‘which arises as a result of healthcare interventions, either in patients undergoing these interventions or in health care workers involved in these interventions.’.
Good morning, Mr. Illsley. I hope that we can now make fast progress because there is a lot to cover in the remaining six sittings, and we may not reach some issues if we do not do so. I shall try to be as brief as possible.
Amendment No. 100 relates to worries expressed by the Royal College of Nursing about the definition of heath care-acquired infections. I an interested in the basis for the definition under the Bill because it seems slightly at variance with that used by the Health Protection Agency, which states:
“Healthcare-associated infections are those that arise as a result of healthcare interventions, either in patients undergoing these interventions or in healthcare workers involved in these interventions. A wide variety of organisms can be transmitted in healthcare settings, causing in turn a wide range of different diseases.”
Did the hon. Gentleman say that we had six sittings left? I keep looking at the motion and thinking that there are four, including this one.
It is wishful thinking. The hon. Gentleman is right. There are four sittings left, so what I said was only a 50 per cent. exaggeration.
Anyway, back to health care-acquired infections. There are two definitions, one used by the HPA and one used in the Bill. Will the Minister explain why the definition is as it is in the Bill? The RCN says that we need first to understand what infections would be transmitted or spread anyway and what infections relate to health care actions. It is fair to say that members of the Committee do not want to exaggerate. We do not want to sensationalise. We do not want people saying, as they say to me sometimes, “I don’t want to go into hospital because I’ll catch something.” We do not want people to be so afraid of, or so concerned about, the national health service that they think it is bug-infested and do not want to go near it. There must be a sense of perspective and proportion.
The amendment would make the distinction between, for example, an infection brought into hospital by a patient, which becomes observed only in hospital, and an infection that is associated with a health care action. That is a relatively simple distinction, but has the Department assessed the extent to which infections that are identified on NHS premises are the cause of health care actions and the extent to which they are methicillin-resistant Staphylococcus aureus or something else that has been brought in and identified during a person’s course of treatment, but is not a health care-associated infection because the person already had it? I am not talking about health care action such as a dirty ward but about an infection that was brought into the hospital. The statistics for such infections are aggregate. No distinction is made in respect of the original source.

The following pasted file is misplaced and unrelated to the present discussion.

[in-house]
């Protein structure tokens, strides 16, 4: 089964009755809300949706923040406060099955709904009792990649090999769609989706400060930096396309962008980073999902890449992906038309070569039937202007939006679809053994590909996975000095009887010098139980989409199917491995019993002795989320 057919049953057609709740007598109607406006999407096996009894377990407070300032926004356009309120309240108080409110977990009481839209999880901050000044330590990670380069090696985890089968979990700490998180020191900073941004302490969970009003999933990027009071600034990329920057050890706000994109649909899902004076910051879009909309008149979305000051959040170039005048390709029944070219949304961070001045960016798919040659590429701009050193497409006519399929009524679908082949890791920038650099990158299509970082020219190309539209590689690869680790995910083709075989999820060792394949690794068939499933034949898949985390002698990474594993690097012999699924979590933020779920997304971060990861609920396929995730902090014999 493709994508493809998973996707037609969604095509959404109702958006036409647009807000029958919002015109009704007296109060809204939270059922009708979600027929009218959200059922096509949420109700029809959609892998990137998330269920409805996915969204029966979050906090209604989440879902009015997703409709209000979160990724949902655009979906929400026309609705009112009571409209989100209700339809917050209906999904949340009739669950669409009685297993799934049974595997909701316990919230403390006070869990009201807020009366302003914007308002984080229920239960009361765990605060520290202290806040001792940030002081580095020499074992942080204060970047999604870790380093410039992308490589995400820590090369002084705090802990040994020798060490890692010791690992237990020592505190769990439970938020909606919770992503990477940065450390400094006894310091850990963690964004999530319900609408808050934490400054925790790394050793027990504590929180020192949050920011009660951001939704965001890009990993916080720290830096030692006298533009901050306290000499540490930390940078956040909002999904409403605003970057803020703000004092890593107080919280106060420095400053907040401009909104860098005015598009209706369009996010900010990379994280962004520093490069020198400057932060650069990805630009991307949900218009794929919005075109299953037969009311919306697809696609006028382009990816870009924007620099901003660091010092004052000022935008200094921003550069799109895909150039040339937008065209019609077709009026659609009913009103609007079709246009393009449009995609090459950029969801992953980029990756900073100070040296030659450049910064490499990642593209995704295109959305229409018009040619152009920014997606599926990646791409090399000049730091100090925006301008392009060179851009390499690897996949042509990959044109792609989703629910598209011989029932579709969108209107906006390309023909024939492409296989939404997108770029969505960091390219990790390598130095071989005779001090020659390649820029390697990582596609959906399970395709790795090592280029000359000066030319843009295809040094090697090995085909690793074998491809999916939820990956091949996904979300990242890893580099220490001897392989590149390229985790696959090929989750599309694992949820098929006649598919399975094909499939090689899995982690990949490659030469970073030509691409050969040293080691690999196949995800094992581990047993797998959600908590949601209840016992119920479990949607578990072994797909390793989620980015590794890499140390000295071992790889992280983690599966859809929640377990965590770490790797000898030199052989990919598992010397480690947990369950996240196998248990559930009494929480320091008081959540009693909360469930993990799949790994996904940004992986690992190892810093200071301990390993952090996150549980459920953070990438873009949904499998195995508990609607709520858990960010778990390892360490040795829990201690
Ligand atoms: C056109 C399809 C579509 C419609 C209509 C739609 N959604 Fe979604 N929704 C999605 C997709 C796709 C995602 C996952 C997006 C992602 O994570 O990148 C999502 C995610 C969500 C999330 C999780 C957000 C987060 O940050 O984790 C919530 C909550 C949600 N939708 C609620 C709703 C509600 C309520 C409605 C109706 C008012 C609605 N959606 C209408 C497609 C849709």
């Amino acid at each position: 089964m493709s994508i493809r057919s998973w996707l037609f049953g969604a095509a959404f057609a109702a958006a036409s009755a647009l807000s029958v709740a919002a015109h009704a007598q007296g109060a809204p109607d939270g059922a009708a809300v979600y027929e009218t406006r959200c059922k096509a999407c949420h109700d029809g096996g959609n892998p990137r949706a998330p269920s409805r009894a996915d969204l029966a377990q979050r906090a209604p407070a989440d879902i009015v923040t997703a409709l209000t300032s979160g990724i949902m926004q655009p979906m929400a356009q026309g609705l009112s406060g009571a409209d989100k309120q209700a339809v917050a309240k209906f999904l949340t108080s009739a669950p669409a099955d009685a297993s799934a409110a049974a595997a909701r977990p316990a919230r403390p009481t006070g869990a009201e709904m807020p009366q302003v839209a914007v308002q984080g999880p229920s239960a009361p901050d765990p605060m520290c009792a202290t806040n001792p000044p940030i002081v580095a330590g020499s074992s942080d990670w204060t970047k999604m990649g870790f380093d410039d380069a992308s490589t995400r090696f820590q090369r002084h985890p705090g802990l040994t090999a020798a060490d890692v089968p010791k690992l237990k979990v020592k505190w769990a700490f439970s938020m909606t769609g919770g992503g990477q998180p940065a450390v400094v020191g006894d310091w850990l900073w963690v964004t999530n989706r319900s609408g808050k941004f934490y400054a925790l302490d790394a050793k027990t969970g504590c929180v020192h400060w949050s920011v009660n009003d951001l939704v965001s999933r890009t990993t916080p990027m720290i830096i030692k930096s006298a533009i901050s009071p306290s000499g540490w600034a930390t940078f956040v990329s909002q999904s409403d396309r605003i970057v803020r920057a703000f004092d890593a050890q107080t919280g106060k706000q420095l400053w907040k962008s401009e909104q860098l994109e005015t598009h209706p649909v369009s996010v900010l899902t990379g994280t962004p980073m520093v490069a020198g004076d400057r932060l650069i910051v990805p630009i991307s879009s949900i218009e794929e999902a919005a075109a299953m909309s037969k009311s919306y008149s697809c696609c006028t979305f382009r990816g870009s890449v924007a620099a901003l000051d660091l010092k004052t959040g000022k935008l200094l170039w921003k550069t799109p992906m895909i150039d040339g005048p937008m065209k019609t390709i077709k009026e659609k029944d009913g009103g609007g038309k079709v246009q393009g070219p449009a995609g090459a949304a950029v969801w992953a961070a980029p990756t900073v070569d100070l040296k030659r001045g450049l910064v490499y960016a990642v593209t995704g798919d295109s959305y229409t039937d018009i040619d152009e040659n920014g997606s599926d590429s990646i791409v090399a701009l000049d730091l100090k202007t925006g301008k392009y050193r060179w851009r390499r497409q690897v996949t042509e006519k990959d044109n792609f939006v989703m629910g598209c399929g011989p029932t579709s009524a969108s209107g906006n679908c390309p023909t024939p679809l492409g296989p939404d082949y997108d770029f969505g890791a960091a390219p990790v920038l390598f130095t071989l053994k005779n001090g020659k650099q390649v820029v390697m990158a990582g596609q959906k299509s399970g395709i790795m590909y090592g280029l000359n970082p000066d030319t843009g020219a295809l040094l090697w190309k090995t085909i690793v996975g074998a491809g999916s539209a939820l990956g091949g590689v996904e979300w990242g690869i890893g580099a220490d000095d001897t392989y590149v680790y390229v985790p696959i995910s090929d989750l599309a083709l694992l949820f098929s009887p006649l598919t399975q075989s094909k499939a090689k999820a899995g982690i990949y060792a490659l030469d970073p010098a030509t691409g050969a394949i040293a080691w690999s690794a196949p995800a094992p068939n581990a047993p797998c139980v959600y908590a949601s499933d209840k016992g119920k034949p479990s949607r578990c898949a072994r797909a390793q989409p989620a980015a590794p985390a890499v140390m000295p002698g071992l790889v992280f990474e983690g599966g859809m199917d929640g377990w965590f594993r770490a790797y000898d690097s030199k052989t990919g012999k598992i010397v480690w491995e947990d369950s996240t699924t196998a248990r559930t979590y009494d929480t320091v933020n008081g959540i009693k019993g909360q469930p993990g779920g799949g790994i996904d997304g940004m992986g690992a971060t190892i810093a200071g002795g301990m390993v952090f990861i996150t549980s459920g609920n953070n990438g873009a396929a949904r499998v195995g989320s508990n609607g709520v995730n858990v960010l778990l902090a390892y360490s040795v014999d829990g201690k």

Has the hon. Gentleman observed the suggestion that people should be screened pre and post-admission? Does he agree that that might solve the conundrum? I suspect that the Minister will say that she does not have the information that the hon. Gentleman seeks. My suggestion would supply the information.
Superficially, pre-admission screening is attractive. We have discussed that briefly in Committee, at which time the Minister said that the cost-effectiveness of the screening processes had not been demonstrated. I am open to the suggestion. The private sector can take such action more often because it is dealing with planned admissions and elective surgery, whereas the NHS is, to some extent, the victim of having to take anyone who turns up at its door. If such action can be proved to be clinically effective and cost-effective, I shall be open to the suggestion. It would help the point that I am making.
Why is the definition in the Bill different from that used by health bodies? Can we distinguish between infections acquired as a result of health care intervention and those that are identified in a heath care setting? Can the Government give some assessment of the balance between those two sources of risk?
It is a great pleasure to serve under your chairmanship once again, Mr. Illsley.
The hon. Member for Northavon (Steve Webb) said that he hoped we could rattle through the remaining parts of the Bill. I also hope that we shall make some progress because, as he said, at the moment we are in danger of not reaching some of its important bits. Not to reach them would be a great pity, would it not?
If I may leap to the Government’s defence, amendment No. 100 seems somewhat redundant. As I read it—shortly, the Minister will be able to clarify her intentions—the Bill covers the eventuality to which the hon. Gentleman referred. Occupational health is important and the issue of the transfer of organisms from patients to practitioners, health care workers and people in general in hospital settings is important for two reasons: first, because those people may become ill and secondly because they may unwittingly transfer bugs to other people—patients or otherwise.